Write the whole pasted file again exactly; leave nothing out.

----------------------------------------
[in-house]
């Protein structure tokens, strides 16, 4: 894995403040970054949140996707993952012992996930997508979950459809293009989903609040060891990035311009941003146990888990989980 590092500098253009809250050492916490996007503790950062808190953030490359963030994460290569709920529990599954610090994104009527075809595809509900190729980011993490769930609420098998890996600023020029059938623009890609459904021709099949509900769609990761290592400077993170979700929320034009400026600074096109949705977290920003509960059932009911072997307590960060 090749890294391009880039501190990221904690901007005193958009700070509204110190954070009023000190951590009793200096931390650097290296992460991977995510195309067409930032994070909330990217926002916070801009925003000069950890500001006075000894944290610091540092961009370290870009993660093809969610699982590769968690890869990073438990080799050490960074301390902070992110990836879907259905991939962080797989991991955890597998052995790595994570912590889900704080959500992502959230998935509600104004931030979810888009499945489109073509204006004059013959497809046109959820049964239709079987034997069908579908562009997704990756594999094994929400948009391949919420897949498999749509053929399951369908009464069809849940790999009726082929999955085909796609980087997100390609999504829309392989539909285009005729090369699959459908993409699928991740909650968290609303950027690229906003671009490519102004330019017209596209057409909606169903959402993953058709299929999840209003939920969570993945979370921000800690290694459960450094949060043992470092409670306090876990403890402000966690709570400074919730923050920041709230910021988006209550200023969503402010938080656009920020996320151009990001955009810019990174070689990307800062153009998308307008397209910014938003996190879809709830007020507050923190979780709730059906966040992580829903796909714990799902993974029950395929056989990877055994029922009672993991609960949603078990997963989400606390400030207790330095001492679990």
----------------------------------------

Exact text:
[in-house]
């Protein structure tokens, strides 16, 4: 894995403040970054949140996707993952012992996930997508979950459809293009989903609040060891990035311009941003146990888990989980 590092500098253009809250050492916490996007503790950062808190953030490359963030994460290569709920529990599954610090994104009527075809595809509900190729980011993490769930609420098998890996600023020029059938623009890609459904021709099949509900769609990761290592400077993170979700929320034009400026600074096109949705977290920003509960059932009911072997307590960060 090749890294391009880039501190990221904690901007005193958009700070509204110190954070009023000190951590009793200096931390650097290296992460991977995510195309067409930032994070909330990217926002916070801009925003000069950890500001006075000894944290610091540092961009370290870009993660093809969610699982590769968690890869990073438990080799050490960074301390902070992110990836879907259905991939962080797989991991955890597998052995790595994570912590889900704080959500992502959230998935509600104004931030979810888009499945489109073509204006004059013959497809046109959820049964239709079987034997069908579908562009997704990756594999094994929400948009391949919420897949498999749509053929399951369908009464069809849940790999009726082929999955085909796609980087997100390609999504829309392989539909285009005729090369699959459908993409699928991740909650968290609303950027690229906003671009490519102004330019017209596209057409909606169903959402993953058709299929999840209003939920969570993945979370921000800690290694459960450094949060043992470092409670306090876990403890402000966690709570400074919730923050920041709230910021988006209550200023969503402010938080656009920020996320151009990001955009810019990174070689990307800062153009998308307008397209910014938003996190879809709830007020507050923190979780709730059906966040992580829903796909714990799902993974029950395929056989990877055994029922009672993991609960949603078990997963989400606390400030207790330095001492679990």